- World likely to face more ‘disruptive elections’: pollster
- Analysts say mood of revolt makes outcomes harder to call
First Brexit, now Colombia. For the second time in a few months, referendum results have made a mockery of conventional wisdom shaped by opinion polls, and investors who believed them.
Colombian stocks, bonds and the peso fell on Monday, a day after voters rejected a peace deal with rebels. At least three surveys published last week had predicted the government-backed accord would pass with 60 percent support or more. The slide in U.K. markets in June, after Britons voted to quit the European Union, was even steeper.
Each case has its own backstory. But professionals say there are lessons that apply across the board -- including for upcoming contests such as the U.S. presidential election, where most surveys show Donald Trump trailing Hillary Clinton. Cliff Young, president of U.S. public affairs at U.K. research firm Ipsos, says that “disruptive” votes are becoming more frequent.
“They’re driven by overall angst and disgust with the system, and they’re more difficult to predict,” he said in a phone interview in Washington. “We’re probably headed into a period where we’re going to have increasingly more disruptive elections.”
In both the Brexit and Colombian referendums, Young said, pollsters struggled to gauge the likely turnout -- overstating young people’s participation in the former case, and the general level of enthusiasm in the latter. “We’re only as good as our assumptions about who’s going to show up” at the ballot box, and that’s harder to calculate in a referendum, he said.
Colombia’s peace agreement, finalized last month after four years of negotiations, would have left some former guerrilla leaders in Congress rather than in jail. That was the price President Juan Manuel Santos accepted for ending a five-decade armed revolt that had left over 200,000 people dead.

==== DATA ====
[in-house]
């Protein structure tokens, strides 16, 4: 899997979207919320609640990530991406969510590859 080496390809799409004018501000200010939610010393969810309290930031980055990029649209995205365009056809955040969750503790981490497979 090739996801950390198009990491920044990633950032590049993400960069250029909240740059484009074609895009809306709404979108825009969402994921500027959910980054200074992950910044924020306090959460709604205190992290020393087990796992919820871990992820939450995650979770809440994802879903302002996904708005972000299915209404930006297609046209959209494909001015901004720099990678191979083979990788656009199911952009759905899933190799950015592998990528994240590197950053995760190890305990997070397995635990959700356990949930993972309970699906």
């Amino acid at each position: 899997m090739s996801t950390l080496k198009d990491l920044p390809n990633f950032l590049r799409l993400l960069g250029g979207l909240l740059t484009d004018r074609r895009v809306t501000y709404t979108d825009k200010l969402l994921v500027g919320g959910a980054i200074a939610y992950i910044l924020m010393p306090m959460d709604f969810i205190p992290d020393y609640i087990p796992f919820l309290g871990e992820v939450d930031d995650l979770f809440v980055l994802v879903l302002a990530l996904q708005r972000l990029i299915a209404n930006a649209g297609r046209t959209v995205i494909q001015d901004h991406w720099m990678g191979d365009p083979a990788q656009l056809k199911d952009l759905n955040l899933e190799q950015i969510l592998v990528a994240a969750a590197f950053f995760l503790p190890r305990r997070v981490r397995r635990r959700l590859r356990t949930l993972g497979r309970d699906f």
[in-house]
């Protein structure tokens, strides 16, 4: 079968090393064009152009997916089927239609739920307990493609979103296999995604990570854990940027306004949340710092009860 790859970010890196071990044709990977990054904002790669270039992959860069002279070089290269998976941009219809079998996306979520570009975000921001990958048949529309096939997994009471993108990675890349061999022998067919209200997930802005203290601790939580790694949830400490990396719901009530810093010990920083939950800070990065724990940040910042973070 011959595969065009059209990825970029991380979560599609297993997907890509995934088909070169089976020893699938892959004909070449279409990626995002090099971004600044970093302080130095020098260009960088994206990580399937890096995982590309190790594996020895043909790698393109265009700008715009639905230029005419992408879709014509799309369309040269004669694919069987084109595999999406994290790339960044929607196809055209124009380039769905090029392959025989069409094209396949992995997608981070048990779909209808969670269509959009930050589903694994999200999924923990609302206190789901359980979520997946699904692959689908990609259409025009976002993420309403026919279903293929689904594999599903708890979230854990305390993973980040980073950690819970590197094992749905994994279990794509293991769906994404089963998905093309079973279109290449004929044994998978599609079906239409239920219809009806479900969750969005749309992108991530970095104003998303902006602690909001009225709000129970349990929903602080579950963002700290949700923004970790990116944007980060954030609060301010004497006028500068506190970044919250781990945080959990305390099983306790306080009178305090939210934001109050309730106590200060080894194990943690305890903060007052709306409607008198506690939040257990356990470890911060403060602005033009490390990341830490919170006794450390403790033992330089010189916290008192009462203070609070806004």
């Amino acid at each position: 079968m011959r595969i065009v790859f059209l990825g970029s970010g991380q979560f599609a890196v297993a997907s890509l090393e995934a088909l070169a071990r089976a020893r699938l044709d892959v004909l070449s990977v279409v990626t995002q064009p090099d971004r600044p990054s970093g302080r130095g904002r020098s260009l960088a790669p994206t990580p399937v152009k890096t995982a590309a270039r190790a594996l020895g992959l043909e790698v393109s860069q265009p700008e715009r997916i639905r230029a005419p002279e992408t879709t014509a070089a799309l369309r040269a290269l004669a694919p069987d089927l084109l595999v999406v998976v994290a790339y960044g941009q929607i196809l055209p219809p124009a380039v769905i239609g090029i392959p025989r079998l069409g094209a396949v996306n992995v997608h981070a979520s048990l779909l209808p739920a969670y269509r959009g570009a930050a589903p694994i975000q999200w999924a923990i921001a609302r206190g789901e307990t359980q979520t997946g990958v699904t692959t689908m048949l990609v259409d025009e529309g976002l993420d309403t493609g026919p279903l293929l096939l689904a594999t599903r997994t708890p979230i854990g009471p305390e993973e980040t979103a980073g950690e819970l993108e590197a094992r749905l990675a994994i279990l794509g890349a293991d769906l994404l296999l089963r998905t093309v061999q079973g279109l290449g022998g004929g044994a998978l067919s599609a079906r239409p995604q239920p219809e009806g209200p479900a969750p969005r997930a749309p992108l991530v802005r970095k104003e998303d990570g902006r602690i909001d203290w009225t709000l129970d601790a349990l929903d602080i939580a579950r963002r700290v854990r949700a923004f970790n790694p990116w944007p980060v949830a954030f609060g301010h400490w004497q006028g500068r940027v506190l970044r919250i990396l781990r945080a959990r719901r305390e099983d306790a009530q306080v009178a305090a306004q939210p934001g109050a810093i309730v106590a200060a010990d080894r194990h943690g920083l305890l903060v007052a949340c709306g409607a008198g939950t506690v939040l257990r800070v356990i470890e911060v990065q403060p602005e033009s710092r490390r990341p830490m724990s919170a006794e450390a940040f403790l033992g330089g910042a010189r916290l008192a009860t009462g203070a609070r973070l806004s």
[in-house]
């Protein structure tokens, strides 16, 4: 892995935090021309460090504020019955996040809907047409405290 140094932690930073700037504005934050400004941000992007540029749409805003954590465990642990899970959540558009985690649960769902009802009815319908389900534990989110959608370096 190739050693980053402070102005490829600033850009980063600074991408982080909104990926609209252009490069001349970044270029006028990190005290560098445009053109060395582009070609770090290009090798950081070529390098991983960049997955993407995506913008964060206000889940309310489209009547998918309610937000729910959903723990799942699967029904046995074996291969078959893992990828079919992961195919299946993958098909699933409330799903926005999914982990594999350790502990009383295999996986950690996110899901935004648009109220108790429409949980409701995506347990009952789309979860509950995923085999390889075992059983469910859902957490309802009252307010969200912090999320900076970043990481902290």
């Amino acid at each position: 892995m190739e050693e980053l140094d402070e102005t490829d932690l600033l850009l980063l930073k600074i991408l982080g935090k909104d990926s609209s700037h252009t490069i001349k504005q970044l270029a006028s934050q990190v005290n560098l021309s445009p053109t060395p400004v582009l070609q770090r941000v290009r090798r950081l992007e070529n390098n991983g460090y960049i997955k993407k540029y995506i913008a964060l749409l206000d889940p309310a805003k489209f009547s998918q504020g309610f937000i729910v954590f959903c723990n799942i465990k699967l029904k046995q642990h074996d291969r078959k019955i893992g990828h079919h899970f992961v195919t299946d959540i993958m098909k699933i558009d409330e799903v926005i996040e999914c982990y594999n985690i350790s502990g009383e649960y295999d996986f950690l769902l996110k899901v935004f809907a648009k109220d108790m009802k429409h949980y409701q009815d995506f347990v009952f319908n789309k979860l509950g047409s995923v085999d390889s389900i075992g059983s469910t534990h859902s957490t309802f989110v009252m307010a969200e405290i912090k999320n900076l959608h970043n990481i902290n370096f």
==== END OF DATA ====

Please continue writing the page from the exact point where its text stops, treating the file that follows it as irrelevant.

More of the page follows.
There were early signs it wasn’t popular: One poll early in August showed half of Colombians planned to vote “no.” But the government appeared to be winning people over: several surveys in the second half of August showed the tide turning. By late September, a poll conducted by Centro Nacional de Consultoria found 65 percent support for the accord versus 29 percent against.
Joe Twyman, the head of political polling at YouGov Plc in the U.K., said that when he saw numbers like those, “it seemed like a prime opportunity for a disaster.”
That’s because of the nature of the question, said Twyman. “It’s a classic social desirability bias: You’re asking people, do they want to support peace. People seemed obliged to say yes.” As in the U.K., there may also have been problems with obtaining a representative sample, for example by including enough rural voters, he said.
That said, polling is not completely broken. Defenders of the industry say most surveys predicted a close Brexit vote and three online polls in the final week of campaigning gave ‘leave’ the advantage. Still, investors chose to believe the majority of polls which showed a narrow victory for ‘Remain,’ resulting in painful losses for many when the pound plunged to its weakest level in decades.
In the U.S., the Colombian results were immediately seized upon for potential insight into November’s election for the world’s most powerful office. Even President Barack Obama weighed in, cautioning that not all polling is likely to be equally wrong. Obama said Monday that he has “a lot more confidence in the kind of rigorous analysis that’s been done of the U.S. presidential election than obviously I would of the Colombian political system.”
But Nick Verdi of Standard Chartered Bank, the top Colombian peso forecaster, said he thinks there is a wider question that investors should ask after Colombia and Brexit: Are markets adequately pricing in the risks of non-consensus vote results? He thinks not.
“The only currency where Trump’s presidency is priced in is the Mexican peso,” Verdi said in an interview in New York. “The Canadian dollar and the Chinese renminbi maybe should be higher in terms of trade links. Markets have more to do in terms of pricing in potential for Trump victory.”
Young says the turnout question that’s confounded pollsters in the U.K. and Colombia is tough to call in the U.S., too. Analysts are weighing whether the “fear factor with Trump” will drive some voters to the polls, or if disgust with both candidates will keep them away, the Ipsos chief said.
“If we have above average turnout, that really helps Hillary,” he said. “If we go below 60 percent of registered voters, that is serious Trump territory.”